Through interactions with their peers, parents identify their options, examine their attitudes toward childrearing, and learn positive ways of relating to their children. Group members and the facilitator also exchange telephone numbers; this offers 24-hour support to parents when they experience a crisis or stress. The strong peer connections parents build within the group often are reinforced through telephone calls and other personal contacts outside the group. The foundation of the group is reciprocity -- in addition to receiving help from the group, every parent has the opportunity to offer help to other group members and become a leader. Parents who reach out and provide help thus benefit as much as or more than the parents who receive their assistance.
When necessary, courts mandate parents to attend parenting classes; Parents AnonymousSM is one resource. The mutual support environment of a Parents AnonymousSM group has been proven effective in reducing resistance and breaking through denial of the need for personal change.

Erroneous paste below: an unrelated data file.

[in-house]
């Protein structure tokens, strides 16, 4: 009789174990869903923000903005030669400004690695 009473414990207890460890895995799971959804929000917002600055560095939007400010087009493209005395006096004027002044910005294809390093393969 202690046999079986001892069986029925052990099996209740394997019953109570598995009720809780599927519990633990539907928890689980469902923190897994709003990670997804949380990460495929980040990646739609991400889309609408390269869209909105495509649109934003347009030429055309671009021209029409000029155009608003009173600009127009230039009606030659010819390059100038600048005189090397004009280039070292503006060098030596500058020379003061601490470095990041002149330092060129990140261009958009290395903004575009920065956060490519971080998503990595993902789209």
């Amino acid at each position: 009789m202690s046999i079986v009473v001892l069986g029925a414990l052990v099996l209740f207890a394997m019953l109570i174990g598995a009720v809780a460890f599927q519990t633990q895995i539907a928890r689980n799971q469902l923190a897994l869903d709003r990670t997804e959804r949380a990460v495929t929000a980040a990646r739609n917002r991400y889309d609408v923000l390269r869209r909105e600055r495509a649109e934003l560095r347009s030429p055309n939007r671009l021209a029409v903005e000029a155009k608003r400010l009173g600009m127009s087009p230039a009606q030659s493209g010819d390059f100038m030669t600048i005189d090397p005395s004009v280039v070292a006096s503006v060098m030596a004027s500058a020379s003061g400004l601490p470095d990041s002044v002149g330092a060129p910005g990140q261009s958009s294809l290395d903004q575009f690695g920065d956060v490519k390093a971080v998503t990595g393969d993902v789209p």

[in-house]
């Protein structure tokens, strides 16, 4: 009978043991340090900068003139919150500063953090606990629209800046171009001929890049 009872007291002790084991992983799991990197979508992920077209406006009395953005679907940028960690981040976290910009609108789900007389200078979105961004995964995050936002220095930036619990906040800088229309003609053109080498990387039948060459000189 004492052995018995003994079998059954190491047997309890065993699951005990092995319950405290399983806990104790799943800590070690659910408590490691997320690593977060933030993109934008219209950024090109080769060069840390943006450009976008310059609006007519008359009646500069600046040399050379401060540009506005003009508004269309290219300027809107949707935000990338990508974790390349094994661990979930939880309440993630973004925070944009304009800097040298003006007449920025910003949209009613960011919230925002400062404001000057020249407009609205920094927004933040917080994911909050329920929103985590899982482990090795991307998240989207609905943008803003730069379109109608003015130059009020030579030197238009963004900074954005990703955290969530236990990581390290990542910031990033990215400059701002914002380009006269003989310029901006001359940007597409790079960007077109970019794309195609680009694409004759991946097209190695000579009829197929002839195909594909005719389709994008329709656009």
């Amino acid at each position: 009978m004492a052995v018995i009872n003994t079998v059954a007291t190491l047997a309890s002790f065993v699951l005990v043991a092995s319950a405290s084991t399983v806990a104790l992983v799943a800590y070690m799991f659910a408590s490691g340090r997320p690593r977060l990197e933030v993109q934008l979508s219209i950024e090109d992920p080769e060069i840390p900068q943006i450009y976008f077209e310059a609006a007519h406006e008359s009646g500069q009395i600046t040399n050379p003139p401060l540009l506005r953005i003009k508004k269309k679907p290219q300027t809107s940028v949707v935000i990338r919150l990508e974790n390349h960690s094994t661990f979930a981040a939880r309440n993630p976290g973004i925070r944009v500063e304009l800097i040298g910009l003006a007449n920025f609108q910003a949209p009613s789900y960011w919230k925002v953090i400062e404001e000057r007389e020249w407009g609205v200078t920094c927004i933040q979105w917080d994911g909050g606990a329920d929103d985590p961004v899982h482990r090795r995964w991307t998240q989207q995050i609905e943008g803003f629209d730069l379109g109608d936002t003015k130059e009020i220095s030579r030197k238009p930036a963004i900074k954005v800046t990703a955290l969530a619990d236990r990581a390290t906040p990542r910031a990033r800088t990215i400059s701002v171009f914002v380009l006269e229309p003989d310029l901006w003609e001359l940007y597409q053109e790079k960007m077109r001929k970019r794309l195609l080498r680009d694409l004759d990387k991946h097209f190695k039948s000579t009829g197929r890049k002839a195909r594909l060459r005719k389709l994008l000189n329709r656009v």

Becoming a parent is a major developmental transition for anyone. In an ideal world, all young people would grow up in nurturing, supportive homes with positive role models who would fully prepare them to be loving and responsible parents to their own children. Unfortunately, reality for many is very different. Many parents are still struggling to reconcile issues related to their own development and may be so overwhelmed with their own needs and fears that they are unable to focus as much as necessary on meeting their children's needs. If a parent's self-image is still that of a child who needs approval, support, and acceptance, it is unlikely that information about positive parenting techniques will elicit significant change. If anything, parents may feel rage, grief, and loss about their childhoods as they learn more about what is necessary for the well-being of children. Parents with many unmet needs may not be motivated to attend a parenting class. They may need to understand the benefits to their own lives in order to participate.